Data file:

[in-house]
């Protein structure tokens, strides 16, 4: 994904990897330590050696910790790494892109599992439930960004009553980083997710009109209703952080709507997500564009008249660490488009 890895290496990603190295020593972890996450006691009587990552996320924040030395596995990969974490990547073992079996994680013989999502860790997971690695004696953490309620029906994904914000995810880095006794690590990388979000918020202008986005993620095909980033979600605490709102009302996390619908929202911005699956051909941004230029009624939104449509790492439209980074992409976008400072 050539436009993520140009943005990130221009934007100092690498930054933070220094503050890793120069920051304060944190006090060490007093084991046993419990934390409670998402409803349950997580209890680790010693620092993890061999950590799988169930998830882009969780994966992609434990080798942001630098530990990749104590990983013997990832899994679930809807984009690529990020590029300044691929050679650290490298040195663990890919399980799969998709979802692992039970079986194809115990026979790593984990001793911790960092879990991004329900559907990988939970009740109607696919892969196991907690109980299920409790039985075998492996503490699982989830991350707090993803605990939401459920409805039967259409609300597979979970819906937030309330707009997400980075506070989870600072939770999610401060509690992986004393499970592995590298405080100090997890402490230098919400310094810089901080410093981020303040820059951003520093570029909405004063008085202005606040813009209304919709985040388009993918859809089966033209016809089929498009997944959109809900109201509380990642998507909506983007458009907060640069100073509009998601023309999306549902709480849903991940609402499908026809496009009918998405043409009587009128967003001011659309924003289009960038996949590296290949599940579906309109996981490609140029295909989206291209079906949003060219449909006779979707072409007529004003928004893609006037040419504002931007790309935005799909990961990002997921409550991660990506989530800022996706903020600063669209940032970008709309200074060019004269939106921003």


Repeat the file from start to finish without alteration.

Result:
[in-house]
């Protein structure tokens, strides 16, 4: 994904990897330590050696910790790494892109599992439930960004009553980083997710009109209703952080709507997500564009008249660490488009 890895290496990603190295020593972890996450006691009587990552996320924040030395596995990969974490990547073992079996994680013989999502860790997971690695004696953490309620029906994904914000995810880095006794690590990388979000918020202008986005993620095909980033979600605490709102009302996390619908929202911005699956051909941004230029009624939104449509790492439209980074992409976008400072 050539436009993520140009943005990130221009934007100092690498930054933070220094503050890793120069920051304060944190006090060490007093084991046993419990934390409670998402409803349950997580209890680790010693620092993890061999950590799988169930998830882009969780994966992609434990080798942001630098530990990749104590990983013997990832899994679930809807984009690529990020590029300044691929050679650290490298040195663990890919399980799969998709979802692992039970079986194809115990026979790593984990001793911790960092879990991004329900559907990988939970009740109607696919892969196991907690109980299920409790039985075998492996503490699982989830991350707090993803605990939401459920409805039967259409609300597979979970819906937030309330707009997400980075506070989870600072939770999610401060509690992986004393499970592995590298405080100090997890402490230098919400310094810089901080410093981020303040820059951003520093570029909405004063008085202005606040813009209304919709985040388009993918859809089966033209016809089929498009997944959109809900109201509380990642998507909506983007458009907060640069100073509009998601023309999306549902709480849903991940609402499908026809496009009918998405043409009587009128967003001011659309924003289009960038996949590296290949599940579906309109996981490609140029295909989206291209079906949003060219449909006779979707072409007529004003928004893609006037040419504002931007790309935005799909990961990002997921409550991660990506989530800022996706903020600063669209940032970008709309200074060019004269939106921003």